The time before the show also allowed me to people-watch, and at first, I was disappointed. The crowds seemed to lack any unifying characteristics. There were some types I expected: packs of sharp, dull-looking young professionals of the kind you see all over DC (and that I fear I’m slowly morphing into). Lots of 30-something couples on a night out, sipping IPAs. But the more I looked, the more I saw. There were bros, geeks, hicks, yuppies, adorable old people, cranky old people, little kids with ice-cream mouths, awkward teen couples with their arms and fingers entangled in elaborate knots. There were a few huge groups that looked like extended families, with obnoxious blanket spreads on the lawn. A surprising number of people appeared to be alone.
The only common factor was the abundance of Avett gear. This might seem obvious at a concert, but I saw fans with shirts from shows 10 or 15 years past. This, along with the pre-concert chatter I overheard and the singalong vibe during the show, was evidence of a serious, devoted crowd. I was among superfans.
How can a bluegrass band have both broad appeal and a passionate following in 2019? Why did I hear people singing along to nearly every song from both setlists? Why was I even asking these questions when I was one of them? I was dancing with a grin on my face, singing myself hoarse, wiping away tears more than once each night. What brought me here, and why was I so sad to leave?
The obvious culprit is nostalgia.; their music is inseparably tied to specific moments of my life. On Night 1, Scott went to the piano to play “Head Full of Doubt/Road Full of Promise”, and I was back in my freshman year of high school, listening to I and Love and You and forming a music taste all my own for the first time.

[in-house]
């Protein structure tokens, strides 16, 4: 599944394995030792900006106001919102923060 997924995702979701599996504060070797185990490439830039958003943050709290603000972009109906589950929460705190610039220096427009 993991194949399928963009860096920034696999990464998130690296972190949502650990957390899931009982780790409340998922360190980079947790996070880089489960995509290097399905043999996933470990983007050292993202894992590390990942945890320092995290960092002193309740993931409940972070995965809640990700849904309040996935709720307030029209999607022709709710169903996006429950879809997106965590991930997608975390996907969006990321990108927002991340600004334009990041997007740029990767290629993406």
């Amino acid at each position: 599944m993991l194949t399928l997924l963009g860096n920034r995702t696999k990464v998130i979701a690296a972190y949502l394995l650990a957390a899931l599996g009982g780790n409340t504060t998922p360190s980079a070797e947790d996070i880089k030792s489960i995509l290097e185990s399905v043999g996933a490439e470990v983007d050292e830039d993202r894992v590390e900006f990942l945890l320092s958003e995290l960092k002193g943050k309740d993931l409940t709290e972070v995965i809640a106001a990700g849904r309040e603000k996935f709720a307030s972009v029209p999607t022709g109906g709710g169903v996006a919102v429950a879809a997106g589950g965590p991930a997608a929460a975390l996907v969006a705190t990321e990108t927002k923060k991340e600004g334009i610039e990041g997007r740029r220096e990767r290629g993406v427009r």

Then there’s “At the Beach.” An older song of theirs, so when I heard the intro late into Night 2, I literally screamed in surprise, prompting some bewildered smiles from the people in front of me. It appeared on a mixtape from my high school best friend, a gift to make my drives to school go by faster. I’ve listened to it hundreds of times. Along with a few others (“Internet Killed the Video Star,” “Girl” by Beck, and (embarrassingly) “We are Young”), it’s my Abby song.
I could go on (and I will, in a bit), but I’d first like to acknowledge that I’m not breaking any new ground here. “Music is magic and makes you feel things” isn’t the most revolutionary idea. But I’d argue it is revolutionary to each of us when we first internalize it. I’m talking about hearing a song that translates the confusing language of our hearts. Lyrics that explain you better than you ever could, paired with melodies that reproduce those feelings in the moment. Songs that give us a small way to share our inner selves with others (“you’ve got to listen to this, man. These guys get it!).
This is more than nostalgia. The Avett Brothers aren’t just tied to my memories, but to intense emotional experiences. I listen to them and my heart goes back in time.
I hear “Tear Down the House” –
Bulldoze the woods that I ran through
Carry the picture of me and you
I have no memory of who I once was
And I don’t remember your name
– and I’m in my freshman room in West House, alone in my bed, feeling powerless as my childhood slips away, wondering how I’ll ever live life without my high school friends and the perfectly carved identity I made at that place. That year, I started playing their music on my guitar and singing, always by myself, as a kind of therapy. I loved the simplicity and rawness of the lyrics. I felt like I was letting things escape me.
I hear “True Sadness” –
I cannot go on with this evil inside me
I step out the front door and I feel it surround me
Just know the kingdom of God is within you
Even though the battle is bound to continue